The NCAA rules on what financial awards that their amateur athletes are, and are not, allowed to receive are complex, convoluted, and sometimes not fine-tuned until a rule is violated and hairs have to be split.
It would be impossible to break down the entire can of worms in a single article, but in an effort to address a specific upcoming situation, we’ll narrow-in on one specific and topical question: “What happens to the prize money earned by American, current or future, NCAA athletes at the Short Course World Championships (and similar meets)?”
To start at the root of the question, the $1.173 million up for grabs at the Short Course World Championships is not necessarily paid directly to athletes. From FINA’s perspective, the National Federation of a swimmer receiving prize money must inform FINA of whether that money should be paid directly to the athlete or to the National Federation. Keeping in mind that different countries around the world all have different circumstances and domestic laws governing these subjects, in many cases we’d hope that the money is then distributed to the athletes who earned it, but that’s not necessarily the case.
In the U.S., it is, except in the case of amateur athletes, who are limited in the prize money that they can earn.
For starters, athletes can take prize money up to their actual and necessary travel expenses for the year related to competing. That means any training or competition trips for which costs were not covered by USA Swimming or anyone else. Prize money can be used to offset those costs for NCAA athletes.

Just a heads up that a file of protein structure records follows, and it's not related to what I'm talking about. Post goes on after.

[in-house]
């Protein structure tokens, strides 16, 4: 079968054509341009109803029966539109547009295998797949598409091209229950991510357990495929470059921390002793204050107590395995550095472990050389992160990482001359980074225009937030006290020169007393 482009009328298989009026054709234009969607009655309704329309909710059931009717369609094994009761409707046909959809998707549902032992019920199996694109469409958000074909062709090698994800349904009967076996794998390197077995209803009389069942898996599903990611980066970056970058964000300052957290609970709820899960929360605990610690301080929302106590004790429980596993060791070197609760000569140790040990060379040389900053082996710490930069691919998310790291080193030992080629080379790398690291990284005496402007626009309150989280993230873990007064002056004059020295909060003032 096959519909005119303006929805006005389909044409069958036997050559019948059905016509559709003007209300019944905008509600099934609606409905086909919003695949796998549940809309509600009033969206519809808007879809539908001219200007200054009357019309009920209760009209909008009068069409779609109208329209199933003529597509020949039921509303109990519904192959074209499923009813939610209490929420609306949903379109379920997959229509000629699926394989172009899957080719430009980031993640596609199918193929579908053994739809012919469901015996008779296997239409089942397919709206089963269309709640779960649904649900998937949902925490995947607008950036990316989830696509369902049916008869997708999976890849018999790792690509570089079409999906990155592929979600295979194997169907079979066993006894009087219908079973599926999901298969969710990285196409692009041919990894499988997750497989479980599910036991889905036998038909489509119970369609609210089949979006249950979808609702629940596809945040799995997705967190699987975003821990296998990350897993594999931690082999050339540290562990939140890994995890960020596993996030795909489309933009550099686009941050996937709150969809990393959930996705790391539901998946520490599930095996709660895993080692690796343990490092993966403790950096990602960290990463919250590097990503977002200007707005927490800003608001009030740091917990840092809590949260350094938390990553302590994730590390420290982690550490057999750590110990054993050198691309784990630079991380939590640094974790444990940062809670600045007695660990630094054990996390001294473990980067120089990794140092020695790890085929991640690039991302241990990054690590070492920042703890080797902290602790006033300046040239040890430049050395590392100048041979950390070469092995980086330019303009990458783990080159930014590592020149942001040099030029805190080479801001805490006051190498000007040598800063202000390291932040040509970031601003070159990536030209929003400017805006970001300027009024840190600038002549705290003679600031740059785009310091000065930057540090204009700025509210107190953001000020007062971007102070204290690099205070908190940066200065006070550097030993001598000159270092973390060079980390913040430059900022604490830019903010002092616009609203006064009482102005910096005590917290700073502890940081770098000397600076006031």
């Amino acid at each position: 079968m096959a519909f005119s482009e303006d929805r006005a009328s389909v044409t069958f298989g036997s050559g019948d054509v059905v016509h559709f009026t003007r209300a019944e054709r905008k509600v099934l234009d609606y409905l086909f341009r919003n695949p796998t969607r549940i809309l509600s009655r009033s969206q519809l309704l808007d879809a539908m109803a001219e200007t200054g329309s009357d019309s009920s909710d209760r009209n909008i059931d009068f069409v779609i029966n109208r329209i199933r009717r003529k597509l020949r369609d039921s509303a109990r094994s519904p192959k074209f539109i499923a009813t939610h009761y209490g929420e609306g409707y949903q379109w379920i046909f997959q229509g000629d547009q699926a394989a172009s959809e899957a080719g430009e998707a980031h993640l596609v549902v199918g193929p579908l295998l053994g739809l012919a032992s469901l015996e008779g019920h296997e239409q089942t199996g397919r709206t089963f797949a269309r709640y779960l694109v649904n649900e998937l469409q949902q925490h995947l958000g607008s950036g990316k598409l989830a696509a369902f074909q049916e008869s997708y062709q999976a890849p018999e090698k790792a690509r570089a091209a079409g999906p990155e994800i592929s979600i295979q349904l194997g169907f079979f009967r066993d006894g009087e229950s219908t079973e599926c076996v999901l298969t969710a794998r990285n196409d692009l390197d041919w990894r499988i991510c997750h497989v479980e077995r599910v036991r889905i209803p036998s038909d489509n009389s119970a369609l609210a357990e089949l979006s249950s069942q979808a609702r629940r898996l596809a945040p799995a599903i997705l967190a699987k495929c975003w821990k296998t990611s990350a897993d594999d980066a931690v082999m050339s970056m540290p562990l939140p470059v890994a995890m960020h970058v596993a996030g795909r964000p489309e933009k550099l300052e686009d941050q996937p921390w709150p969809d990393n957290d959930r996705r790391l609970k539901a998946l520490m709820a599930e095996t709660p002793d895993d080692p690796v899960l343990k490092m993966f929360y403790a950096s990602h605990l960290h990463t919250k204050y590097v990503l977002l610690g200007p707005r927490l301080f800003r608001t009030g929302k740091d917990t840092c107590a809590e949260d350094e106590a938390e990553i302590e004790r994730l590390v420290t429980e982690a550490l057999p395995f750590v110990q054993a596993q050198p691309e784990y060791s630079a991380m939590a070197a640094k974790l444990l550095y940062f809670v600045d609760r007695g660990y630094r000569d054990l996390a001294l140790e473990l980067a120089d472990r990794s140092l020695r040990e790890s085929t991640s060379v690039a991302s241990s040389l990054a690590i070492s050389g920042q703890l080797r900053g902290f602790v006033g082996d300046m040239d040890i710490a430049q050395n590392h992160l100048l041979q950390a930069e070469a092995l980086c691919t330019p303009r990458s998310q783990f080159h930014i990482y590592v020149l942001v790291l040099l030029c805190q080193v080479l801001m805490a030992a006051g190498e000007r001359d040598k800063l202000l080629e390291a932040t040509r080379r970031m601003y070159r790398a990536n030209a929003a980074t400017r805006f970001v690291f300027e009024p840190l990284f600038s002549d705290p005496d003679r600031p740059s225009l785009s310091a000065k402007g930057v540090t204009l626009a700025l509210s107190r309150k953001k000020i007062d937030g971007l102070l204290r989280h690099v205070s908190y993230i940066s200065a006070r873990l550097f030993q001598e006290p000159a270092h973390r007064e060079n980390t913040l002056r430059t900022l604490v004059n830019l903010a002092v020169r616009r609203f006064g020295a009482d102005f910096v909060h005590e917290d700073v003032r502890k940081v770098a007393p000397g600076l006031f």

Any money earned beyond that level, in the case of the United States, goes into the National Team Athlete Endowment, according to USA Swimming. That money is then distributed to National Team athletes through grants. That money cannot be earmarked specifically for those athletes who earn it, though they can later apply for those grants once their eligibility has been exhausted.
Note that this is specific to FINA meets, and doesn’t necessarily apply to other meets, which might choose to simply not award money if the winning athletes declines it. For example, if an NCAA eligible athlete finishes 1st in the TYR Pro Swim Series standings, the series bonus is not awarded, and not given to the next-athlete-in-line either.
There are also a number of foreign ‘amateurs’ that compete and earn prize money at these meets from other countries, but those situations are harder to speak to (and harder for the NCAA to control). It’s likely that there are cases, across sports, of international athletes being paid in their home countries in ways that would be in violation of NCAA rules, but the NCAA simply doesn’t have the authority to reach across borders and catch them.
There are often domestic rewards associated with these meets in addition to money awarded by FINA. By NCAA rule, money earned through “Operation Gold” programs, or similar programs offered by other National Olympic Committees based on finish place in one supreme event per year, can be kept by athletes. For American athletes, in non-Olympic years (Operation Gold meets for able-bodied American swimmers – LCM World Championships, Pan Pacs), that’s $6,250 to $7,500 per gold medal; for the Olympics and Paralympics, that’s $37,500 per gold medal.
- Read more about Operation Gold money and NCAA rules here.
- See the most current Operation Gold payouts here.
For other countries, those payouts can be even more lucrative. We don’t know exactly how much Joseph Schooling received in his 4-year career in Texas, but it was at least $753,000 for his Olympic gold, before payouts for taxes and to his national federation.
Editor’s Note: As always, if you’re unsure, contact an NCAA compliance officer before accepting any prize money. That’s the best way to stay out of trouble.